Take Me To Your Leader
Facts, rumors and political innuendo
State Auditor Adam Edelen released an audit of the Jefferson County Clerk’s 2011 financial statement last week, detailing numerous questionable practices under the leadership of Bobbie Holsclaw, who has held the position since 1999.
The report found public money commingling with a private nonprofit and a charitable fund run out of the office, as well as illegal Christmas bonuses for employees totaling almost $100,000. Edelen also found the office’s donation to the WHAS Crusade of Children was $1,337 less than what they raised for it, and this fundraising account paid for “reward lunches, breakfasts, and trophies for fundraising efforts,” as well as “retirement party expenses and other refreshments.”
In response, Holsclaw came out swinging against the report, painting it as a false and politically motivated attack by an overly ambitious Edelen. She claimed repeatedly in the media — as well as numerous times in their official response to the audit findings — that past auditors and audits had “approved” of every issue detailed in the report.
But as Edelen’s report countered to Holsclaw’s response, that’s not actually how state audits work. During a routine examination of a government agency, auditors do not have the time or manpower to test the entirety of its books and transactions, instead using a sample to find any weakness. Therefore, a “clean” audit doesn’t necessarily give the stamp of approval that all of an agency’s practices are sound.
“As we’ve repeatedly explained to Ms. Holsclaw, just because past auditors didn’t find those accounts does not mean the office approved of that activity,” Edelen spokeswoman Stephenie Steitzer tells LEO.
In addition, Holsclaw’s response also misrepresents several facts in the report. Though the 501(c)(3) run out of the office is clearly private, she insisted it was a “public charity.” And despite the Christmas bonuses going out to every employee in the same amount — in a uniform letter referring to it as a “gift” — Holsclaw insists it was “incentive based,” thus legal. No documentation was provided as to what criteria employees met in order to deserve the supposedly performance-based award.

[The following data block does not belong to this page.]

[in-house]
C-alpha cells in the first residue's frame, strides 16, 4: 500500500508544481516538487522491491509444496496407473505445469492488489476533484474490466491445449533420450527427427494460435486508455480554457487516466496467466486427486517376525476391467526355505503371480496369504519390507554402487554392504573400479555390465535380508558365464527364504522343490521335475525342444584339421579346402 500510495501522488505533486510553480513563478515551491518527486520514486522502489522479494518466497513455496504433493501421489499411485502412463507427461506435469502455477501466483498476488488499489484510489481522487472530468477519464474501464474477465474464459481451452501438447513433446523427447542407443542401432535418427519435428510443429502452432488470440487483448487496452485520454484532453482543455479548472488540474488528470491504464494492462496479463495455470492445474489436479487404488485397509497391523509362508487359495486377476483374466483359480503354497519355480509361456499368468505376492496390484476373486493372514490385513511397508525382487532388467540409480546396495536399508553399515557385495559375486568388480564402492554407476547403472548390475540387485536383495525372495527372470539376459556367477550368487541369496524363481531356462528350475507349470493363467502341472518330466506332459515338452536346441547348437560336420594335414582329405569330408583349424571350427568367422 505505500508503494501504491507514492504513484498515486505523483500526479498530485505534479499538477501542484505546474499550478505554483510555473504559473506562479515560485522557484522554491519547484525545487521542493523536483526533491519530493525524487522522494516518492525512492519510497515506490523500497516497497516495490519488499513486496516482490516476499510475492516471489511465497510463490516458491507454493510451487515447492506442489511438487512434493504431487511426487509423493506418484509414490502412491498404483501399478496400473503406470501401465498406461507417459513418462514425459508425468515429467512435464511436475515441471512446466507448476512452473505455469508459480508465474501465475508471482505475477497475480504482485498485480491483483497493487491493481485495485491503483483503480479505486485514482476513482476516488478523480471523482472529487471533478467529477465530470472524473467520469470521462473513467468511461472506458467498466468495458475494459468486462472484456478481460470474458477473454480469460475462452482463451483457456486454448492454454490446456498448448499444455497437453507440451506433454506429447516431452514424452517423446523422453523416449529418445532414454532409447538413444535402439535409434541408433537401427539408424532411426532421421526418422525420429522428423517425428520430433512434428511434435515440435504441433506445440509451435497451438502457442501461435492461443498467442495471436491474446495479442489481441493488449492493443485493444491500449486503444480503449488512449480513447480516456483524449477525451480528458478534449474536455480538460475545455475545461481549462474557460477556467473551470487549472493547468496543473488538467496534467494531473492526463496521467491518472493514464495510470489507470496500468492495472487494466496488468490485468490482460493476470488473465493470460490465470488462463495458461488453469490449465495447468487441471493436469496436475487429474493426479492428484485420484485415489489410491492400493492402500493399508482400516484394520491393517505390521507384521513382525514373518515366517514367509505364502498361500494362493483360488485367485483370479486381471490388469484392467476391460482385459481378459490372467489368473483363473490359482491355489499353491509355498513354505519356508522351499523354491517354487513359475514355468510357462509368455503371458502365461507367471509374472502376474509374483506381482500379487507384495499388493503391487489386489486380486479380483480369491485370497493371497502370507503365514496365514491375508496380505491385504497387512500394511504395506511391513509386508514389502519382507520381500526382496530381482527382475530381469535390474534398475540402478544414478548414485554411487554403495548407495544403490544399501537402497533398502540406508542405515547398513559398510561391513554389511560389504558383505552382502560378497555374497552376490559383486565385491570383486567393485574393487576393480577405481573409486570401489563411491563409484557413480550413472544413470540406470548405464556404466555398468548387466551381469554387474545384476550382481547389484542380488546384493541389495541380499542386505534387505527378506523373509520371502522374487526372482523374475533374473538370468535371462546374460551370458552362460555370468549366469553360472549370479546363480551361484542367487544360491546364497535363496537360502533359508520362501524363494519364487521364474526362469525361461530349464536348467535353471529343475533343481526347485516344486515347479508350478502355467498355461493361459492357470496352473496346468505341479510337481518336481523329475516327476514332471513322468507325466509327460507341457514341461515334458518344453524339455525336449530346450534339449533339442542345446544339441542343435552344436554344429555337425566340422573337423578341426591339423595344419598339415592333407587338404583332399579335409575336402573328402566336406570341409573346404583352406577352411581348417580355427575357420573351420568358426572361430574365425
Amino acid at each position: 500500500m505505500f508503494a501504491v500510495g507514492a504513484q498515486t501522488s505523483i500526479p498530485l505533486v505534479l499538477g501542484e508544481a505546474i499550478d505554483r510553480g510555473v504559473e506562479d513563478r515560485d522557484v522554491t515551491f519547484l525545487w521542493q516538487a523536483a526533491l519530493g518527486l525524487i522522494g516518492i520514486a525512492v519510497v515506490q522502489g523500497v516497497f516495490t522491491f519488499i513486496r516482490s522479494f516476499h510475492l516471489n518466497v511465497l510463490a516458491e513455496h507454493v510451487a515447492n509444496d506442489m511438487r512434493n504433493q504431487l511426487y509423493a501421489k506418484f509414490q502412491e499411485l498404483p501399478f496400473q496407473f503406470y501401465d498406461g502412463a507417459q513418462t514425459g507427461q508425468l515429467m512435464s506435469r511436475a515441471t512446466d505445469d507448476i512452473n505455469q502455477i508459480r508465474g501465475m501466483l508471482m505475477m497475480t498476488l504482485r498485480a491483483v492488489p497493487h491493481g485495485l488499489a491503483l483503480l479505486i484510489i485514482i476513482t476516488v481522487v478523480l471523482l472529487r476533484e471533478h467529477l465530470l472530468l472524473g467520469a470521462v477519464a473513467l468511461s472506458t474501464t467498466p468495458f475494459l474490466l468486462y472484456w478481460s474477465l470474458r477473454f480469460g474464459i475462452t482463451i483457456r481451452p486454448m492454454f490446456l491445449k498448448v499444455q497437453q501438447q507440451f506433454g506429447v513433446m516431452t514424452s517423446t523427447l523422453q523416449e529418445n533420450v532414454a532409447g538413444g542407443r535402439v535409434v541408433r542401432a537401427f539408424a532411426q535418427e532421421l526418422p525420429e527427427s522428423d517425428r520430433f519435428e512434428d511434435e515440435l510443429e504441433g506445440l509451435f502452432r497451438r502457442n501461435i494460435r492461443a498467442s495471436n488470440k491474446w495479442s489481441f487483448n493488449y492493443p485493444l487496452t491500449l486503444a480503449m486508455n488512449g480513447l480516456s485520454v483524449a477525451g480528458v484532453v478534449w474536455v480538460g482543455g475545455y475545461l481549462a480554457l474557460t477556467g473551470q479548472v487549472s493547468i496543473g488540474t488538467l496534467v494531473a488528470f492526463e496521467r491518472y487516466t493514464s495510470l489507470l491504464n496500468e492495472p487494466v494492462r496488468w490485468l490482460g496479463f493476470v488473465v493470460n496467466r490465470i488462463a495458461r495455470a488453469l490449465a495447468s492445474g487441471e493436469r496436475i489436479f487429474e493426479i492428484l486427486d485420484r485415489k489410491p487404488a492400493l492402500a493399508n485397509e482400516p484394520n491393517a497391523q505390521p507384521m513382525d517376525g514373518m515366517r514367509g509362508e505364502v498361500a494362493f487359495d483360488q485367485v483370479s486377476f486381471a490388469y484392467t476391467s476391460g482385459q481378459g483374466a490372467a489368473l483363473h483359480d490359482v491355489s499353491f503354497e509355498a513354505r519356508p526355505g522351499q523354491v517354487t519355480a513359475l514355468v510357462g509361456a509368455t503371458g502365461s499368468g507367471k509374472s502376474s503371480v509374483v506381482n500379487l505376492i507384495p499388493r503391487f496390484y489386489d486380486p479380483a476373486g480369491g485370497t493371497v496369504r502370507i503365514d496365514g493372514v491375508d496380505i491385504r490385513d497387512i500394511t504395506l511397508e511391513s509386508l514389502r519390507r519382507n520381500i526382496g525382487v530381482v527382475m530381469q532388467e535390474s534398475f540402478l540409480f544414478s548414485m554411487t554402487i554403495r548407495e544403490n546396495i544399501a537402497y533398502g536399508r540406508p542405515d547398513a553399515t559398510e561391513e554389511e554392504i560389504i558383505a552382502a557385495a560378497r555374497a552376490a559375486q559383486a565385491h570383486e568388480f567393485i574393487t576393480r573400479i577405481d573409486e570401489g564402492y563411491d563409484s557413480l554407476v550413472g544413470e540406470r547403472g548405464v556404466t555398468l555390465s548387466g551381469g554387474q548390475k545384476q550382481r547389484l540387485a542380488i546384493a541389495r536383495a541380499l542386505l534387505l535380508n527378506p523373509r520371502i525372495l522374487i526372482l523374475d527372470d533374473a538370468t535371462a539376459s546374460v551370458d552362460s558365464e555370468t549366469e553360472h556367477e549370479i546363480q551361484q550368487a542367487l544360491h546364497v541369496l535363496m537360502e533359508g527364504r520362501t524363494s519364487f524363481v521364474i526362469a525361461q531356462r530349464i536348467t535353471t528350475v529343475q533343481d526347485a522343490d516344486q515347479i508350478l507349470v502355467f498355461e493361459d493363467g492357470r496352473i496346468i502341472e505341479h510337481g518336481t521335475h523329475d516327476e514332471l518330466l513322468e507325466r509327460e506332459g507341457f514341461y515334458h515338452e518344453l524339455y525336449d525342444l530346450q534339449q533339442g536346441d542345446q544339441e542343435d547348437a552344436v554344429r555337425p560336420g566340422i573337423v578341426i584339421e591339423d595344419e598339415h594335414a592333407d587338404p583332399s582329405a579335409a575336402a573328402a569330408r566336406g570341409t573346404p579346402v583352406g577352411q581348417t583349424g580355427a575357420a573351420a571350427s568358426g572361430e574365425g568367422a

Despite the audit’s findings, Holsclaw stated that she would continue many of the practices in question. It’s clear her strategy is to loudly denounce the audit as a faulty political witch hunt — which may or may not work — but one has to wonder if quietly accepting and implementing the recommended changes brought to her attention might have been the smartest course of action.
Ripped from the headlines
The Kentucky State Fair Board voted to hire Las Vegas-based trade show and convention company CEO “Rip” Rippetoe — yes, that’s his real name — as their new president and CEO last week, replacing the embattled Harold Workman once he retires at the end of this year.
Despite rumors that Gov. Steve Beshear — who wanted Workman to resign as early as last year — was grooming Secretary of Economic Development Larry Hayes for the position, search committee chairman Tom Schifano told media after the vote that all four final candidates were from out of state. Board chairman Ron Carmicle further stated Beshear had no input on the decision.
Rippetoe’s previous company specialized in increasing productivity and profitability, and if there’s any state agency that needs help in those areas, it’s the Fair Board. Going into the red in recent years and requesting an $8.5 million bailout from the General Assembly this year, the Fair Board is already projecting a $5.4 million deficit for the 2013 fiscal year.
And though the Fair Board continues to lose potential revenue from the long-vacant Kentucky Kingdom amusement park, Carmicle told reporters last week that he would not characterize the reopening of the park as “job one” for Rippetoe.
Operators interested in running the dormant park must respond to the Finance Cabinet’s “request for proposals” by Oct. 19. Considering a decision may be made before the end of the year — and with Beshear hinting that the state may decide to use the land for purposes other than a park — this issue may in fact be decided before Rippetoe even takes over.